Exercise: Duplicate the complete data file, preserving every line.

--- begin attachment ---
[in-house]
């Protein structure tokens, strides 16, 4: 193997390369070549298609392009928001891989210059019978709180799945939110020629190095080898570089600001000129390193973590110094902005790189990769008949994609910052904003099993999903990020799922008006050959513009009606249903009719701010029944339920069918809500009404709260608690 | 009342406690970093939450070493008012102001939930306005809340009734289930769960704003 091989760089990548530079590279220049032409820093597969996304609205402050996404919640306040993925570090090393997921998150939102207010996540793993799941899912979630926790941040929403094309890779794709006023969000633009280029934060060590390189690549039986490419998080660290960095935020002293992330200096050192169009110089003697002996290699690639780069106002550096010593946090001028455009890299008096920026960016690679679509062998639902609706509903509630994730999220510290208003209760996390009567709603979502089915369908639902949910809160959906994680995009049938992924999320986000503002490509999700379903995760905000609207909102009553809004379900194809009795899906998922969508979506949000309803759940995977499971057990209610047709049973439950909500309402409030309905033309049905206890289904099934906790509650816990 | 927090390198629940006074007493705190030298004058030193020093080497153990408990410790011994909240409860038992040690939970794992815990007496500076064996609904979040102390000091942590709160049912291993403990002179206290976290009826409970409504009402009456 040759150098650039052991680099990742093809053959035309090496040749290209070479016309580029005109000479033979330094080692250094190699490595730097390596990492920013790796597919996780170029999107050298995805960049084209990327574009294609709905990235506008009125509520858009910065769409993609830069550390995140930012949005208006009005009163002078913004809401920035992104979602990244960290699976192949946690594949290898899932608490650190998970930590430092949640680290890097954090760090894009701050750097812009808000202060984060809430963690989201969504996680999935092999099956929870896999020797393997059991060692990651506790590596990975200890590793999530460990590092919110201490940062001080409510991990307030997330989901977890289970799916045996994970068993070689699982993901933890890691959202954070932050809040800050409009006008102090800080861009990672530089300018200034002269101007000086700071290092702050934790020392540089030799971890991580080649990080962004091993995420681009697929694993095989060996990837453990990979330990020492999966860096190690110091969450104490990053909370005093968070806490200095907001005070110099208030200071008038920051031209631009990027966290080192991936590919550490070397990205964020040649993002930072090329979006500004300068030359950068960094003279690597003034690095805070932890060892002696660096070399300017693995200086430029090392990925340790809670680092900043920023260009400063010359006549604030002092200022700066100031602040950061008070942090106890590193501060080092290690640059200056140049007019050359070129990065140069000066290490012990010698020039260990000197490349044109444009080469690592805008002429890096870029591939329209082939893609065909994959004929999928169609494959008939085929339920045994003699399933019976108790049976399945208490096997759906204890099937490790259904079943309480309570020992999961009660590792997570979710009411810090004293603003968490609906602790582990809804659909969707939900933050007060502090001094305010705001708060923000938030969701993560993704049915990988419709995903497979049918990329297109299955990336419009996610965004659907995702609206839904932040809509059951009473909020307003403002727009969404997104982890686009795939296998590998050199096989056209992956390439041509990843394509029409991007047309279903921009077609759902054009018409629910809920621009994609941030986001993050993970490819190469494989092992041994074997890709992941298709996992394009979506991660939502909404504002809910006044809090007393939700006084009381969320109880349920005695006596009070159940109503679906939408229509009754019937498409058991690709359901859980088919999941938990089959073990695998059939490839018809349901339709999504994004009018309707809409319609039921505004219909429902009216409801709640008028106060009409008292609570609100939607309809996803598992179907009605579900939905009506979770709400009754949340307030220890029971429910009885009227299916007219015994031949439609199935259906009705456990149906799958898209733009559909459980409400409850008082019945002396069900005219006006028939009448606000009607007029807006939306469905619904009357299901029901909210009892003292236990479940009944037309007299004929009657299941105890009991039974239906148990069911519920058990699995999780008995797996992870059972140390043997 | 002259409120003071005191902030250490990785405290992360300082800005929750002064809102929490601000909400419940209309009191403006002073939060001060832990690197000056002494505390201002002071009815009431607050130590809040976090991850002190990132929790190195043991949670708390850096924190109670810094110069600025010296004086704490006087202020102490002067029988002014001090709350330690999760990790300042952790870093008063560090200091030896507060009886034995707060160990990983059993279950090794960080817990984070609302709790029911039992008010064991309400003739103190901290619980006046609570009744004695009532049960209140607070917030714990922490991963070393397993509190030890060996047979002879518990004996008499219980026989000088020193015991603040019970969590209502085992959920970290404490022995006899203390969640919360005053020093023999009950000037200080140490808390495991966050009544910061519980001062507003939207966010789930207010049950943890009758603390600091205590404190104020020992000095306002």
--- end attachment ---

[in-house]
């Protein structure tokens, strides 16, 4: 193997390369070549298609392009928001891989210059019978709180799945939110020629190095080898570089600001000129390193973590110094902005790189990769008949994609910052904003099993999903990020799922008006050959513009009606249903009719701010029944339920069918809500009404709260608690 | 009342406690970093939450070493008012102001939930306005809340009734289930769960704003 091989760089990548530079590279220049032409820093597969996304609205402050996404919640306040993925570090090393997921998150939102207010996540793993799941899912979630926790941040929403094309890779794709006023969000633009280029934060060590390189690549039986490419998080660290960095935020002293992330200096050192169009110089003697002996290699690639780069106002550096010593946090001028455009890299008096920026960016690679679509062998639902609706509903509630994730999220510290208003209760996390009567709603979502089915369908639902949910809160959906994680995009049938992924999320986000503002490509999700379903995760905000609207909102009553809004379900194809009795899906998922969508979506949000309803759940995977499971057990209610047709049973439950909500309402409030309905033309049905206890289904099934906790509650816990 | 927090390198629940006074007493705190030298004058030193020093080497153990408990410790011994909240409860038992040690939970794992815990007496500076064996609904979040102390000091942590709160049912291993403990002179206290976290009826409970409504009402009456 040759150098650039052991680099990742093809053959035309090496040749290209070479016309580029005109000479033979330094080692250094190699490595730097390596990492920013790796597919996780170029999107050298995805960049084209990327574009294609709905990235506008009125509520858009910065769409993609830069550390995140930012949005208006009005009163002078913004809401920035992104979602990244960290699976192949946690594949290898899932608490650190998970930590430092949640680290890097954090760090894009701050750097812009808000202060984060809430963690989201969504996680999935092999099956929870896999020797393997059991060692990651506790590596990975200890590793999530460990590092919110201490940062001080409510991990307030997330989901977890289970799916045996994970068993070689699982993901933890890691959202954070932050809040800050409009006008102090800080861009990672530089300018200034002269101007000086700071290092702050934790020392540089030799971890991580080649990080962004091993995420681009697929694993095989060996990837453990990979330990020492999966860096190690110091969450104490990053909370005093968070806490200095907001005070110099208030200071008038920051031209631009990027966290080192991936590919550490070397990205964020040649993002930072090329979006500004300068030359950068960094003279690597003034690095805070932890060892002696660096070399300017693995200086430029090392990925340790809670680092900043920023260009400063010359006549604030002092200022700066100031602040950061008070942090106890590193501060080092290690640059200056140049007019050359070129990065140069000066290490012990010698020039260990000197490349044109444009080469690592805008002429890096870029591939329209082939893609065909994959004929999928169609494959008939085929339920045994003699399933019976108790049976399945208490096997759906204890099937490790259904079943309480309570020992999961009660590792997570979710009411810090004293603003968490609906602790582990809804659909969707939900933050007060502090001094305010705001708060923000938030969701993560993704049915990988419709995903497979049918990329297109299955990336419009996610965004659907995702609206839904932040809509059951009473909020307003403002727009969404997104982890686009795939296998590998050199096989056209992956390439041509990843394509029409991007047309279903921009077609759902054009018409629910809920621009994609941030986001993050993970490819190469494989092992041994074997890709992941298709996992394009979506991660939502909404504002809910006044809090007393939700006084009381969320109880349920005695006596009070159940109503679906939408229509009754019937498409058991690709359901859980088919999941938990089959073990695998059939490839018809349901339709999504994004009018309707809409319609039921505004219909429902009216409801709640008028106060009409008292609570609100939607309809996803598992179907009605579900939905009506979770709400009754949340307030220890029971429910009885009227299916007219015994031949439609199935259906009705456990149906799958898209733009559909459980409400409850008082019945002396069900005219006006028939009448606000009607007029807006939306469905619904009357299901029901909210009892003292236990479940009944037309007299004929009657299941105890009991039974239906148990069911519920058990699995999780008995797996992870059972140390043997 | 002259409120003071005191902030250490990785405290992360300082800005929750002064809102929490601000909400419940209309009191403006002073939060001060832990690197000056002494505390201002002071009815009431607050130590809040976090991850002190990132929790190195043991949670708390850096924190109670810094110069600025010296004086704490006087202020102490002067029988002014001090709350330690999760990790300042952790870093008063560090200091030896507060009886034995707060160990990983059993279950090794960080817990984070609302709790029911039992008010064991309400003739103190901290619980006046609570009744004695009532049960209140607070917030714990922490991963070393397993509190030890060996047979002879518990004996008499219980026989000088020193015991603040019970969590209502085992959920970290404490022995006899203390969640919360005053020093023999009950000037200080140490808390495991966050009544910061519980001062507003939207966010789930207010049950943890009758603390600091205590404190104020020992000095306002």